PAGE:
The Monomyth

The central idea at the heart of this book is Campbell’s theory of the Monomyth. In this case, the prefects “mono-” meaning one, refers to the idea that there is only one hero myth.

It plays out more or less the same way in every instance, with only a few variations. And it is seen, in our modern day, in some of the most popular works of our time. The popularity of these stories is evidence that the Monomyth speaks to some universal aspect of our psyche.

The Hero’s Journey

Chances are you’ve heard of the hero’s journey. It’s a common trope (at least it’s common today), that involves a hero starting from a place of ordinary life, who was thrust into a chaotic world where they go on many adventures and undergoes many trials. Then, complete with everything they have learned, they returned back to where they came.

There are many steps to this process, most of which I won’t outline here. If you want a full outline, I have already written a full book on the subject of purpose in the hero’s journey.

Instead, we can group all of the steps of the hero’s journey into three basic categories:

  • The Call: at some point near the beginning of the story the hero receives a call, and encouragement to leave the life they have led, to leave the ordinary world. Sometimes it’s voluntary, and sometimes it’s not, but in every case it is the start of change for our hero, the start of the adventure.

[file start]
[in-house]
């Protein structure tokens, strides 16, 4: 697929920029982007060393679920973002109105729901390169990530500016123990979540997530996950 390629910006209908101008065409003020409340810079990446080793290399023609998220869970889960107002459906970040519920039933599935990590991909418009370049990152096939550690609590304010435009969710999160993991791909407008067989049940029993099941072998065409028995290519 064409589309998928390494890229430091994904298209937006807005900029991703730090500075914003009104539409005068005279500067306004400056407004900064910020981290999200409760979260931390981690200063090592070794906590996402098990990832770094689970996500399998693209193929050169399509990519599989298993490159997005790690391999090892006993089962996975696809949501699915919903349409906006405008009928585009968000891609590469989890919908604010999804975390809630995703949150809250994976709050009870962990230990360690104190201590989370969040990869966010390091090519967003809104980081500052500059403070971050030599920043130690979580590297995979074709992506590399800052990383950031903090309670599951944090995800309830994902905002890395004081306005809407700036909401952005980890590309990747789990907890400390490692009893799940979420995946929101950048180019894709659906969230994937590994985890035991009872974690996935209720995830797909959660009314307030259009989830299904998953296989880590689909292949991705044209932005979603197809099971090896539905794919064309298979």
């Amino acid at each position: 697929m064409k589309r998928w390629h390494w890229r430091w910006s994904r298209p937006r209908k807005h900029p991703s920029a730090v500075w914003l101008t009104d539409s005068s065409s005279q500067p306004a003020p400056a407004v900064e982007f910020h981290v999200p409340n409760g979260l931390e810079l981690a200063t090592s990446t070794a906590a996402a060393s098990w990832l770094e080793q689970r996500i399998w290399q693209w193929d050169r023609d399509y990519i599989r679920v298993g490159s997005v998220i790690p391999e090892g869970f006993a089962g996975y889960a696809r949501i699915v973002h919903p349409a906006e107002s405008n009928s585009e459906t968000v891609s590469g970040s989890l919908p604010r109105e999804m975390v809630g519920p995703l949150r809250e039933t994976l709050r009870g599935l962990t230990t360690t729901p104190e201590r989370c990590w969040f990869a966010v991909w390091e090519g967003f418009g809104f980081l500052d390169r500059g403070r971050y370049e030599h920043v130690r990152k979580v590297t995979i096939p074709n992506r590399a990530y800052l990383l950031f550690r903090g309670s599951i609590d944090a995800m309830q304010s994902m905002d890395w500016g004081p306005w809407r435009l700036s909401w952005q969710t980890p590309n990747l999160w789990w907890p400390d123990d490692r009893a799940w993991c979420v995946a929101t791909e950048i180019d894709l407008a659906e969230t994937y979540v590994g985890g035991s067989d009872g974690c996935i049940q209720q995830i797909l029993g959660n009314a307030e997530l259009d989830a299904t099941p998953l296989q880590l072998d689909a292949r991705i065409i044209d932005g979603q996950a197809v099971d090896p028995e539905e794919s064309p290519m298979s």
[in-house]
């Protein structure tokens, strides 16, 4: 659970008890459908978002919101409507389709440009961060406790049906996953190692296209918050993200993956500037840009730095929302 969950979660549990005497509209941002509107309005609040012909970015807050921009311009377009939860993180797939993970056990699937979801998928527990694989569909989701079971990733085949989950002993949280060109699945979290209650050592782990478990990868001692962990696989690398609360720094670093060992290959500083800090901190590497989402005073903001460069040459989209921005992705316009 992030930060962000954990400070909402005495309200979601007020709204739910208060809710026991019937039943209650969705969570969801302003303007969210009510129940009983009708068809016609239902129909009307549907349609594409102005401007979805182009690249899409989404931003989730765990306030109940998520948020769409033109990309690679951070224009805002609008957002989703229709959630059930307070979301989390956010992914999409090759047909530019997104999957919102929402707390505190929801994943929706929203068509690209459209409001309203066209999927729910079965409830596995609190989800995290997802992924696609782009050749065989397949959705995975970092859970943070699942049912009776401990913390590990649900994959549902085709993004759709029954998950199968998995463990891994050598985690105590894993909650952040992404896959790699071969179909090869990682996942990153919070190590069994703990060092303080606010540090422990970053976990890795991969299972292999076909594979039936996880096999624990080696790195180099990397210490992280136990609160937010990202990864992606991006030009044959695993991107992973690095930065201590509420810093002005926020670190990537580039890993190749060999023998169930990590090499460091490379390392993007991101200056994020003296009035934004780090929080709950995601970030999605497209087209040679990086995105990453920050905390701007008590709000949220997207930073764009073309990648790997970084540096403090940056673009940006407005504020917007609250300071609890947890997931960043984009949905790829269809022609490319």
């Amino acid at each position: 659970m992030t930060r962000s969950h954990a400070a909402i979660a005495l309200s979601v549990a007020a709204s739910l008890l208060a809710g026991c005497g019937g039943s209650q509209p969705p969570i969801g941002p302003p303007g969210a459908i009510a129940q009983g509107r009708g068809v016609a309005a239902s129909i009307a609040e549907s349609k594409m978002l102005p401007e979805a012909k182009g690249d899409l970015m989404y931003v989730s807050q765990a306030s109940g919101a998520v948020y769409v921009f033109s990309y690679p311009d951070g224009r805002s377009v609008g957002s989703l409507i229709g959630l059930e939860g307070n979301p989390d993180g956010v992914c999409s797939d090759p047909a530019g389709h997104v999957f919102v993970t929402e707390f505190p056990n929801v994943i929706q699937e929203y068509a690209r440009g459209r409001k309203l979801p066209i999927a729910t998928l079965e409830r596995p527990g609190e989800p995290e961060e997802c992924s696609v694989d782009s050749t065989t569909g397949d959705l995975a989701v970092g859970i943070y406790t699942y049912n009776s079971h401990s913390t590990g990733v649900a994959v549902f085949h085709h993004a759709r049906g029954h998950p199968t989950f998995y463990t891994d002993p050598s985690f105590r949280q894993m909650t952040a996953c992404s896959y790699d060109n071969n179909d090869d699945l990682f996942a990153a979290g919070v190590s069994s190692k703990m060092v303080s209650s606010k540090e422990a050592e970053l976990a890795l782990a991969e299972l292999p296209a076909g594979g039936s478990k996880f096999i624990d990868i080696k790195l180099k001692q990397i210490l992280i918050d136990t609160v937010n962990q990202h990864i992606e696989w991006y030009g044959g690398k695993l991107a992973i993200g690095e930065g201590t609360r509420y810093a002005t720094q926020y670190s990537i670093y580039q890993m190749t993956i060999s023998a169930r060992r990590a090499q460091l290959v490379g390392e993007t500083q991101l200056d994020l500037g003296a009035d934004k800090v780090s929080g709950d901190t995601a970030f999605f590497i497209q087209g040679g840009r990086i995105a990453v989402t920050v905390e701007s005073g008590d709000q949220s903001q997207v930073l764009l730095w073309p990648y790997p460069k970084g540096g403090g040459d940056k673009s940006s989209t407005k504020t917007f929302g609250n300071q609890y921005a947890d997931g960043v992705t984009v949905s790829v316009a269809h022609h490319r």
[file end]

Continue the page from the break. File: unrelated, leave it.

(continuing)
• The Quest: the majority of the story then takes place in the form of a quest, which is a series of trials, adventures, failures, and victories. In it, the hero also gains supernatural aid, but it is not enough. The quest is the hammer beating the steel against the anvil. It is during the quest that the hero gains strength, abilities, and a boon against evil.
  • The Return: after our hero has had many adventures, and learn many things, they returned to the place where they came, bringing with them everything they have learned. Meaning that the hero gives back what they had game to a new generation, a selfless act.

So what can we glean from this information? Well, when it comes to our purpose, we have to go through our own hero’s journey. So let’s talk about a few crucial points in our life, and how they match up with the Monomyth.

Moving Beyond the “Threshold”

After the hero receives the call to adventure, he or she crosses the first threshold, where they must leave their place of comfort, the known world, into a world of uncertainty.